**Problem Type 1: Finding an inverse**

Here are 2 sample problems involving the inverse of a matrix; one involves using an augmented matrix, the other doesn't. As written, the code makes sure that both matrices have an inverse (but the spacing is not correct as shown below).

while A.determinant() == 0:

A = random_matrix(ZZ,3,3)

You can download the file here: InverseMatrix (.tex) and see the proper code.

**Problem Type 2: Solving systems of equations**

Code for solving systems of equations and matrix equations: SolveSystem (.tex)

**Problem Type 3: Systems of Equations (with more control)**

Problem Type 2 had systems of equations created through producing an invertible matrix and then solving the matrix equations. That led to output that was a little clumsy and didn't cover all the cases that can result from 2 lines. The 3 cases are:

- 1 point of intersection
- parallel lines
- coinciding lines

This current batch of problems lets you pick which case you want for your specific problems and generates the random numbers for each case. By controlling the random numbers, the output looks better, too. Here's the code for the 3 case: SolveSystems (.tex)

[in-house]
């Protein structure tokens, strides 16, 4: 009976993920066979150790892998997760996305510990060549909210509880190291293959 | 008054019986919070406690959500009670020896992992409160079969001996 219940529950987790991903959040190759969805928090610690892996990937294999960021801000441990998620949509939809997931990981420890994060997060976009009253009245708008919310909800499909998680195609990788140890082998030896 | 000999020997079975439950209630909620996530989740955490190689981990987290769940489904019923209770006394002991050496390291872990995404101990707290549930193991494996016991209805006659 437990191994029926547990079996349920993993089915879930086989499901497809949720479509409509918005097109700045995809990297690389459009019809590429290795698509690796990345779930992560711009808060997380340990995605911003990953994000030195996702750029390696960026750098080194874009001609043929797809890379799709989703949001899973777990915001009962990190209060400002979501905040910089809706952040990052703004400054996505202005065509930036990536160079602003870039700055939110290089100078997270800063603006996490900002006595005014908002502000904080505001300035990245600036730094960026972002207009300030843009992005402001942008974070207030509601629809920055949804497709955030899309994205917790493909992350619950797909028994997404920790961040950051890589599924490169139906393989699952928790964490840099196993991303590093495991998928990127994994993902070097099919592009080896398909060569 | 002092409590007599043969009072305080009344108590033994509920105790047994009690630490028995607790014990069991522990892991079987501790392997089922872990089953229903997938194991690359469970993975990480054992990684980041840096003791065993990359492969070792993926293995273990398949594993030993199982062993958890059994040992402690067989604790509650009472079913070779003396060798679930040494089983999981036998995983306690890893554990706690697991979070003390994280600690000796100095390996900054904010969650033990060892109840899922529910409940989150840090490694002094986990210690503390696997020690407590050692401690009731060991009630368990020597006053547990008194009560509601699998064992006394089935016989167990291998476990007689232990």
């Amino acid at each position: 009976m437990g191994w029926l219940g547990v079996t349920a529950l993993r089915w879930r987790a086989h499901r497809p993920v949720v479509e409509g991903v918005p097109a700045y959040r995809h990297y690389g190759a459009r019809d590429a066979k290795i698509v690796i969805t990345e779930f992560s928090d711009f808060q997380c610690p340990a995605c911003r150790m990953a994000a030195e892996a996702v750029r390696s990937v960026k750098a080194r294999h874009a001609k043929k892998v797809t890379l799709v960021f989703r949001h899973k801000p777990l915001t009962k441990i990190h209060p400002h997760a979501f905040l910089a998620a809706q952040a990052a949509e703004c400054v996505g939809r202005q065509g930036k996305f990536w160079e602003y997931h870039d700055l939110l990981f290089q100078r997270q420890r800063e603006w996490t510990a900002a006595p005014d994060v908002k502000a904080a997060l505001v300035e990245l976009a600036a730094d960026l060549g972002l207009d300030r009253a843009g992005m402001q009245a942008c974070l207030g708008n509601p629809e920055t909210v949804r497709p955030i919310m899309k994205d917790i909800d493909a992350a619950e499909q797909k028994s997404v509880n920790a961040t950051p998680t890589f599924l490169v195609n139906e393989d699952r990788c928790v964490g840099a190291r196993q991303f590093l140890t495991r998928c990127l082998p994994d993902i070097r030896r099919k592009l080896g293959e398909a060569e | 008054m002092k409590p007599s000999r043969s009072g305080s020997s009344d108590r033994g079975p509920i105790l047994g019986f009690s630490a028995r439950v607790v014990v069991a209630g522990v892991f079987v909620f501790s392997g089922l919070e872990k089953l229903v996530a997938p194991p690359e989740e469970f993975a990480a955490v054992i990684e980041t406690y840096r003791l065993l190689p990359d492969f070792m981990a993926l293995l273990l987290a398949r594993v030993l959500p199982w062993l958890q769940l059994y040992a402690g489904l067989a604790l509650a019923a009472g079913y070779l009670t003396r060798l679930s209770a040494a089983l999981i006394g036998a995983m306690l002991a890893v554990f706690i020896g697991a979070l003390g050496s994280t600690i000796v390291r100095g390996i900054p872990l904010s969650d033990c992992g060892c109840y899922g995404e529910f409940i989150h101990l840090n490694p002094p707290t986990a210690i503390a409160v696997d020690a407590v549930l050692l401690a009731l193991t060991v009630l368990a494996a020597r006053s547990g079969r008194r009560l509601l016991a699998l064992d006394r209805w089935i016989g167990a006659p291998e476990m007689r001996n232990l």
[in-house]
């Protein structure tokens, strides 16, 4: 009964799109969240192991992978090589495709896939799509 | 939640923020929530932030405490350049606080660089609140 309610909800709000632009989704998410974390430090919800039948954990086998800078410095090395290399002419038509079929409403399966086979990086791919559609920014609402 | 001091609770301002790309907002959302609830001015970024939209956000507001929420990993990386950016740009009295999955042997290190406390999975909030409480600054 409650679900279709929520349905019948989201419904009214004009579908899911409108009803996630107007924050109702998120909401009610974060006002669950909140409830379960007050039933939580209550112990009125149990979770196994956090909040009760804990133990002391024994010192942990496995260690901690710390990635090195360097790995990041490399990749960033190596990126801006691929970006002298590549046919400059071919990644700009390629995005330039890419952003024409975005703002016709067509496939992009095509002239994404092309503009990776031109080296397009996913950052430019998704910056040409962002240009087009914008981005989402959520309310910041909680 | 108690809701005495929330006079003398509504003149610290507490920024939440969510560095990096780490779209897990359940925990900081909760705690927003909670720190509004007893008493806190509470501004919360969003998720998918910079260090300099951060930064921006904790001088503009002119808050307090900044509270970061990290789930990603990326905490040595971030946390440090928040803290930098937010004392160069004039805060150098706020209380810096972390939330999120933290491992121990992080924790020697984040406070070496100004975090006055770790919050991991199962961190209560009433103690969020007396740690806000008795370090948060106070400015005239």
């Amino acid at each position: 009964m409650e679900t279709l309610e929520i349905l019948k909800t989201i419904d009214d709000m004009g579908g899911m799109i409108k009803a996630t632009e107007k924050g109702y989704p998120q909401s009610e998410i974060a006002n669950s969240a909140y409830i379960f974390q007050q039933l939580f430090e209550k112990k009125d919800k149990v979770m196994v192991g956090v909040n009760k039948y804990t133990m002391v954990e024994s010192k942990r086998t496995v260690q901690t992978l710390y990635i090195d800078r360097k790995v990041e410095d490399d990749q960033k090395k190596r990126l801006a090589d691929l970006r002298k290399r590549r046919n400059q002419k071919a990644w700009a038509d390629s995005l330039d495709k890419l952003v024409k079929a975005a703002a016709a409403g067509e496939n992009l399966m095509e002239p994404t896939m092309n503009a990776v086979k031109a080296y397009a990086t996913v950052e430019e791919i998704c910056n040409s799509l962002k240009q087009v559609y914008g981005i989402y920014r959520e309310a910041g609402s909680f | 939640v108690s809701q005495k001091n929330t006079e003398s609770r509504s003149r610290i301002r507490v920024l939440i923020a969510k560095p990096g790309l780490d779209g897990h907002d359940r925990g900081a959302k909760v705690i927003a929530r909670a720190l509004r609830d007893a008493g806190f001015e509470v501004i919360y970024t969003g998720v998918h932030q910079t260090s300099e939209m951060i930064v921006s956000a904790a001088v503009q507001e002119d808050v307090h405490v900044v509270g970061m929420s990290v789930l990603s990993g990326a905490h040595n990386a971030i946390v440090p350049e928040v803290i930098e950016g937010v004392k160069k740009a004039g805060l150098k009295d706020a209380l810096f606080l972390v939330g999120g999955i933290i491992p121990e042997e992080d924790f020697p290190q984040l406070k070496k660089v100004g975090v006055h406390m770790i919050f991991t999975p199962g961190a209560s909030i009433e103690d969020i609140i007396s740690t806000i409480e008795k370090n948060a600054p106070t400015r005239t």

**Problem Type 4: Sending/receiving secret messages**

There are many ways to use matrices to send/receive messages. The screenshot above shows 2 problems that use just the alphabet and set A=0, B=1,...,Z=25. Other alphabets allow for spaces, numbers, and so on. These problems form the message from across rows, rather than columns and use multiplication on the left rather than on the right. But the basic structure is here for you to modify to your taste and include in a test or quiz. You need to understand that if you're using a 2x2 matrix to encode a message then the message length should be divisible by 2. If it isn't then a dummy letter is needed to make it the correct length. Likewise, if you use a 3x3 matrix to encode a message then the message length should be divisible by 3; so you might need up to 2 dummy letters to end the message. I've chosen Z but Q (or X) is a logical choice, too. Here's the code: SecretMessages (.tex)

**Problem Type 5: Polynomial Interpolation 1 (Fib Sequence)**

Find a polynomial formula to justify any term to follow what appears to be the Fibonacci sequence.

Download the file: FibSeq (.tex)